The print head ASIC 63 also decodes the mail position for printer sequencing, provides the proper timing for driving the print nozzles, supports external ink supply monitoring, interfaces to the NVM 61 and 62; supports external communications, and performs self-test functions. The print head NVM 61 and 62 also stores inscription representations. The meter vault 24 stores a table of enabled inscriptions. When the operator at the mailing machine 21 wishes to select an inscription, the print head transfers a list of the available options to the meter vault. The vault screens for only the enabled inscriptions and sends the information to the mailing machine 21. The operator response is forwarded from the meter vault 24 to the print head 27.
Referring now to FIG. 3, when the vault 24 is placed in operation an initialization process is initiated at logic step 100. The initialization routines are executed at logic step 102. Following the completion of the initialization routines, the vault request the town circle code for the postal region where that vault will be initially located and a unlock code at logic step 103. At logic step 104, ones the codes are received they are stored in the non-volatile memories of the vault 24 and the routine ends at logic step 107. If the codes are not received, the meter locks at logic step 106 and a special manufacturing procedure must be executed in order to then unlock the meter. It should be appreciated that the code may be specially formatted to facilitate protection from stolen meter vaults from being placed in service fraudulently.
When the vault is powered-up at logic 110, the conventional power-up routines are executed at 112. A request is made by the meter vault 24 for the town circle code at 114. When that code is received, it is compared with the stored code at logic step 114. If that comparison is true the routine ends at logic step 119. If that comparison is untrue, as would be the case wherein a new town circle had been issued by the manufacturer, then the meter vault locks at logic step 120. The meter vault 24 request an unlock code at logic step 122. At logic step 124, when a valid unlock code is received at logic step 124, the meter then unlocks at logic block 126. At this point the meter requests the new town circle code from the graphic interface and new unlock code at 103. The meter vault 24 then proceeds as above described to store the codes at logic block 105. The system can then be powered-up again with the new codes.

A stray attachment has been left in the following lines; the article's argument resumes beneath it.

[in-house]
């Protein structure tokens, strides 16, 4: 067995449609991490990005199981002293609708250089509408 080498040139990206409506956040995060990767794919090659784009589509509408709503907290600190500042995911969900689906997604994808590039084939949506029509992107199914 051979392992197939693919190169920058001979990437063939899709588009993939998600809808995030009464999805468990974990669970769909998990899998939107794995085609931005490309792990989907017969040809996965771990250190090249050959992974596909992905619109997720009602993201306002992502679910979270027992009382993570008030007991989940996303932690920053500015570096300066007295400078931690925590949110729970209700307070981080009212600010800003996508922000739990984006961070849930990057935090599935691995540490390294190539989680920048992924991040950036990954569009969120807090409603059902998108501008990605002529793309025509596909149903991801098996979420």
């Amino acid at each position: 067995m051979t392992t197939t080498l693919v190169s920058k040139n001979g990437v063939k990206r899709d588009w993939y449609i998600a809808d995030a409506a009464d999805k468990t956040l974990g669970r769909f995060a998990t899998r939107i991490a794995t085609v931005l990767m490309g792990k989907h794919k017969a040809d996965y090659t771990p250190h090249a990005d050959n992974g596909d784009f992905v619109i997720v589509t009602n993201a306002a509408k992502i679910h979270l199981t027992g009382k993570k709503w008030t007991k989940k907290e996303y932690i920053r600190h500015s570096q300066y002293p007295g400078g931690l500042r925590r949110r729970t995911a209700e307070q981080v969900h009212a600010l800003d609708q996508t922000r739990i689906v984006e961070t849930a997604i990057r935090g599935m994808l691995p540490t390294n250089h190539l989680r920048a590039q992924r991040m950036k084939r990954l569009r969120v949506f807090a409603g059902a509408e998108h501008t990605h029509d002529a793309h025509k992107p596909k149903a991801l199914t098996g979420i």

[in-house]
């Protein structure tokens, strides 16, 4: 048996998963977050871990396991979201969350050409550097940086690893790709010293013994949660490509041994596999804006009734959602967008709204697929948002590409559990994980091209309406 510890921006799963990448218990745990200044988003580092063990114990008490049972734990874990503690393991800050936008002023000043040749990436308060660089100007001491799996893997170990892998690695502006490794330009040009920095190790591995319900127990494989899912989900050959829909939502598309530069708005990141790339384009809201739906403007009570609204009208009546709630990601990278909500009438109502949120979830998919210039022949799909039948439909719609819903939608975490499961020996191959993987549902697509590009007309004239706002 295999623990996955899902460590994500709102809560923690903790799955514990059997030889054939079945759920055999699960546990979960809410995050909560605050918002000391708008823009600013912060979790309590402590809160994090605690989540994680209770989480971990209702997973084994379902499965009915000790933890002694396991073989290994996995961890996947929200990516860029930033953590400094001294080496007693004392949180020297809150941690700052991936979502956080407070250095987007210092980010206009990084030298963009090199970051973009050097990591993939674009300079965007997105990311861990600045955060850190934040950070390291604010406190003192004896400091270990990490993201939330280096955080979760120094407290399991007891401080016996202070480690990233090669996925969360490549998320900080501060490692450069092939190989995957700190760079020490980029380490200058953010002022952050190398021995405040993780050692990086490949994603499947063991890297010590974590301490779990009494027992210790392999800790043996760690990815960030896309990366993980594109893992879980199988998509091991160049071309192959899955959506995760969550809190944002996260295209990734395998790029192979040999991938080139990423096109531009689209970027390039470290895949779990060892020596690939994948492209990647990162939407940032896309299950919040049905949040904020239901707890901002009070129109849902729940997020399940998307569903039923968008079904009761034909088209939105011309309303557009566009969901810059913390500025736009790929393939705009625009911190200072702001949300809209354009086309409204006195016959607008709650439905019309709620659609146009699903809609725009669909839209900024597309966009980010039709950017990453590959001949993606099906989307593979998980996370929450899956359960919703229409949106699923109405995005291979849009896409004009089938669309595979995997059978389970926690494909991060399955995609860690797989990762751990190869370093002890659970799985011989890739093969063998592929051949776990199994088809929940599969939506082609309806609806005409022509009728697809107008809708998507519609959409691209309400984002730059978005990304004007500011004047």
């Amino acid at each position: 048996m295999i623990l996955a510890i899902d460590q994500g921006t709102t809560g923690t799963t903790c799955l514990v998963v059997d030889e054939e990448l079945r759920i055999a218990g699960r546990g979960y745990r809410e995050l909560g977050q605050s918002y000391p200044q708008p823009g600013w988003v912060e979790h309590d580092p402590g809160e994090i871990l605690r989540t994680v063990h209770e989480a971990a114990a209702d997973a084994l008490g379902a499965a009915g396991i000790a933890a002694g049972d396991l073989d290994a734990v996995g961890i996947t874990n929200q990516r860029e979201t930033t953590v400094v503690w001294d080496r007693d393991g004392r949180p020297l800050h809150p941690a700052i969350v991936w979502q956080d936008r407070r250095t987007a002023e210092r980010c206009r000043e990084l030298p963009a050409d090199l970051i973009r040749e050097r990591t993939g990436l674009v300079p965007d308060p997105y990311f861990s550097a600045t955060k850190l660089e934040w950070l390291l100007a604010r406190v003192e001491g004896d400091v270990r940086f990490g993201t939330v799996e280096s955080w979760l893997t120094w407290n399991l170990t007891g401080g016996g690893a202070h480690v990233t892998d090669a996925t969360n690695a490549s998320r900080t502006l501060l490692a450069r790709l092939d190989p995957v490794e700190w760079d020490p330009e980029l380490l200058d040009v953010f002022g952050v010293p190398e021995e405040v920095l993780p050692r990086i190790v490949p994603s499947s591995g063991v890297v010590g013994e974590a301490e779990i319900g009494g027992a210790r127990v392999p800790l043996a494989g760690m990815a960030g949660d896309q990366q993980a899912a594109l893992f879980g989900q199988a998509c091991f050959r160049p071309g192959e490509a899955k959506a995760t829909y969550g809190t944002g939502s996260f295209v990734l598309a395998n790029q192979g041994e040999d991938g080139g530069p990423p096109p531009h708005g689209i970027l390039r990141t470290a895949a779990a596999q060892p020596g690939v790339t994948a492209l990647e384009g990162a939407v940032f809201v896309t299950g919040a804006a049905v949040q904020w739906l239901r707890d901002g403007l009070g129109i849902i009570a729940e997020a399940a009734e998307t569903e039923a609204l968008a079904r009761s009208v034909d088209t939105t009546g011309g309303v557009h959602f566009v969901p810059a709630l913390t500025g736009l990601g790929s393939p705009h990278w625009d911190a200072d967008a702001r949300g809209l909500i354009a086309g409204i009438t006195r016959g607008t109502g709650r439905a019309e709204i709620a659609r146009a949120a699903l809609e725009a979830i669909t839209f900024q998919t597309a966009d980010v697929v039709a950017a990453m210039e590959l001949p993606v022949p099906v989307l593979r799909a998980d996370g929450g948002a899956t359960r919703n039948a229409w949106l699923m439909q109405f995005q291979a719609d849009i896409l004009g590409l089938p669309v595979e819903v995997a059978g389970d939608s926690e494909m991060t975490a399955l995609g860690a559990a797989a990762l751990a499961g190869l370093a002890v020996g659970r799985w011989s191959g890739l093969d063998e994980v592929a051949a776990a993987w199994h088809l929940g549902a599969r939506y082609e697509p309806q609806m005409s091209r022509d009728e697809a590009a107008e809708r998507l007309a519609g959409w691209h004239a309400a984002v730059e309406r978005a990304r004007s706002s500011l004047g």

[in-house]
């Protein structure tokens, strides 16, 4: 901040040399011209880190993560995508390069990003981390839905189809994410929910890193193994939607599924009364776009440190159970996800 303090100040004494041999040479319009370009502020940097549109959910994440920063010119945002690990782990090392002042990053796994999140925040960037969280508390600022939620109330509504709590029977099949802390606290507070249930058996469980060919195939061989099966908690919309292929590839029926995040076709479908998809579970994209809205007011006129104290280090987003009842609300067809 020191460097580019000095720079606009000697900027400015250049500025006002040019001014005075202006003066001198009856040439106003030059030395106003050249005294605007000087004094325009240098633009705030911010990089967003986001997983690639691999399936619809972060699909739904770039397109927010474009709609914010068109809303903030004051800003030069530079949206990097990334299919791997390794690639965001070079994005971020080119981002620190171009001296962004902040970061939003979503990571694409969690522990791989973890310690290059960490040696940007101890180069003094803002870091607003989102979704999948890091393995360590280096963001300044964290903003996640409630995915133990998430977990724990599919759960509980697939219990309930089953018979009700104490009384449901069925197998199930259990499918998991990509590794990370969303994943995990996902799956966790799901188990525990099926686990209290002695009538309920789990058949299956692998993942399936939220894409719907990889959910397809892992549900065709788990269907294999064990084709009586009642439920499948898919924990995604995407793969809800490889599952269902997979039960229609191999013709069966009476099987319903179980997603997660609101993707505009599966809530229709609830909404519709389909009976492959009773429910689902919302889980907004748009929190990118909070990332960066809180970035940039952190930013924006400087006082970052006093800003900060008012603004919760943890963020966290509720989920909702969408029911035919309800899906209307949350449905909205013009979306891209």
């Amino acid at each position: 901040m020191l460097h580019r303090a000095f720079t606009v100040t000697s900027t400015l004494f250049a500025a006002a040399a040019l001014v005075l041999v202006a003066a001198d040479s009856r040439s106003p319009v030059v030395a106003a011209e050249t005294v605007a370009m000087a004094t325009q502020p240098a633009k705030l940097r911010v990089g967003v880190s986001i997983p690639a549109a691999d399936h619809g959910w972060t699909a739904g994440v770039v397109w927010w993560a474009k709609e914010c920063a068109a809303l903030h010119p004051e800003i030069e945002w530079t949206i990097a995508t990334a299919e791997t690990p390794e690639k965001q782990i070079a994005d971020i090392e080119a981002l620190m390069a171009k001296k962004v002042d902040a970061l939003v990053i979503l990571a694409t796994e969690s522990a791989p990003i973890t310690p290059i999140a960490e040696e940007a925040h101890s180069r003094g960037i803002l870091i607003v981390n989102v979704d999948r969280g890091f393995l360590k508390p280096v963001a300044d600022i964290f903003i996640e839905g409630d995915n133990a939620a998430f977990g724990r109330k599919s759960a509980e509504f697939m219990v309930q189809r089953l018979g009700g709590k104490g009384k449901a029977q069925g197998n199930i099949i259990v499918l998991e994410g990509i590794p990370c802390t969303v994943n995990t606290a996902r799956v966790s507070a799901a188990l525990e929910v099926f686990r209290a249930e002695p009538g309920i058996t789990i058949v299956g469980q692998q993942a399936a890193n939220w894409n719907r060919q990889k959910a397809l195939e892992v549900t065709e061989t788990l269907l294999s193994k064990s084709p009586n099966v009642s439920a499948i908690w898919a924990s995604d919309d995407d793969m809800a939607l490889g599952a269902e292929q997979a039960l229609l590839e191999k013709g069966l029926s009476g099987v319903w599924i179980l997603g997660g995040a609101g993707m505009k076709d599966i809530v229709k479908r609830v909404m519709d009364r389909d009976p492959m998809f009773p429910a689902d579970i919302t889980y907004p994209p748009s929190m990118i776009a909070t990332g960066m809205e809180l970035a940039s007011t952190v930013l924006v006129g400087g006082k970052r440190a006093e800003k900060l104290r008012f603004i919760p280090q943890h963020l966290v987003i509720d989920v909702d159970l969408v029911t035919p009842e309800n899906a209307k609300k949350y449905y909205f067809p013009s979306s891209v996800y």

It should be appreciated that a customer in possession must acquire the unlock code from the manufacturer in order to unlock the meter vault and thereby informing the manufacturer of the meter location. Further, as noted before the necessary codes may be encrypted thereby preventing the customer from unlocking the meter vault without informing the manufacturer.
|Cited Patent||Filing date||Publication date||Applicant||Title|
|US5181245 *||May 28, 1991||Jan 19, 1993||Pitney Bowes Plc.||Machine incorporating an accounts verification system|
|US5377268 *||Sep 7, 1993||Dec 27, 1994||Pitney Bowes Inc.||Metering system with remotely resettable time lockout|
|US5448641 *||Oct 8, 1993||Sep 5, 1995||Pitney Bowes Inc.||Postal rating system with verifiable integrity|
|Citing Patent||Filing date||Publication date||Applicant||Title|
|US6044364 *||Dec 8, 1997||Mar 28, 2000||Pitney Bowes Inc.||Method and apparatus for ensuring for the correct accounting of postage dispensed by a postage meter|
|US6237098||Feb 24, 1999||May 22, 2001||Interface Logic Systems, Inc.||System for protecting weight verification device private key|
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|US6260144||Nov 21, 1996||Jul 10, 2001||Pitney Bowes Inc.||Method for verifying the expected postal security device in a postage metering system|
|US6397328||Nov 21, 1996||May 28, 2002||Pitney Bowes Inc.||Method for verifying the expected postage security device and an authorized host system|
|US6839695||May 3, 2001||Jan 4, 2005||Pitney Bowes Inc.||Postage meter location system|
|US8019696||Dec 23, 2003||Sep 13, 2011||Pitney Bowes Inc.||Method and system to protect and track data from multiple meters on a removable storage medium|
|US20050137988 *||Dec 23, 2003||Jun 23, 2005||Pitney Bowes Inc.||Method and system to protect and track data from multiple meters on a removable storage medium|
|US20090327918 *||Apr 30, 2008||Dec 31, 2009||Anne Aaron||Formatting information for transmission over a communication network|
|U.S. Classification||380/51, 713/193, 705/60, 705/405, 713/168|
|Cooperative Classification||G07B17/00024, G07B2017/00032|
|Apr 19, 1996||AS||Assignment|
Owner name: PITNEY BOWES INC., WORLD HEADQUARTERS, CONNECTICUT
Free format text: ASSIGNMENT OF ASSIGNORS INTEREST;ASSIGNORS:BELL, EASTONF.;SIVEYER, IAN A.;REEL/FRAME:007910/0868
Effective date: 19960418
|Jan 29, 2001||FPAY||Fee payment|
Year of fee payment: 4
|Jan 26, 2005||FPAY||Fee payment|
Year of fee payment: 8
|Feb 9, 2009||REMI||Maintenance fee reminder mailed|
|Aug 5, 2009||LAPS||Lapse for failure to pay maintenance fees|
|Sep 22, 2009||FP||Expired due to failure to pay maintenance fee|
Effective date: 20090805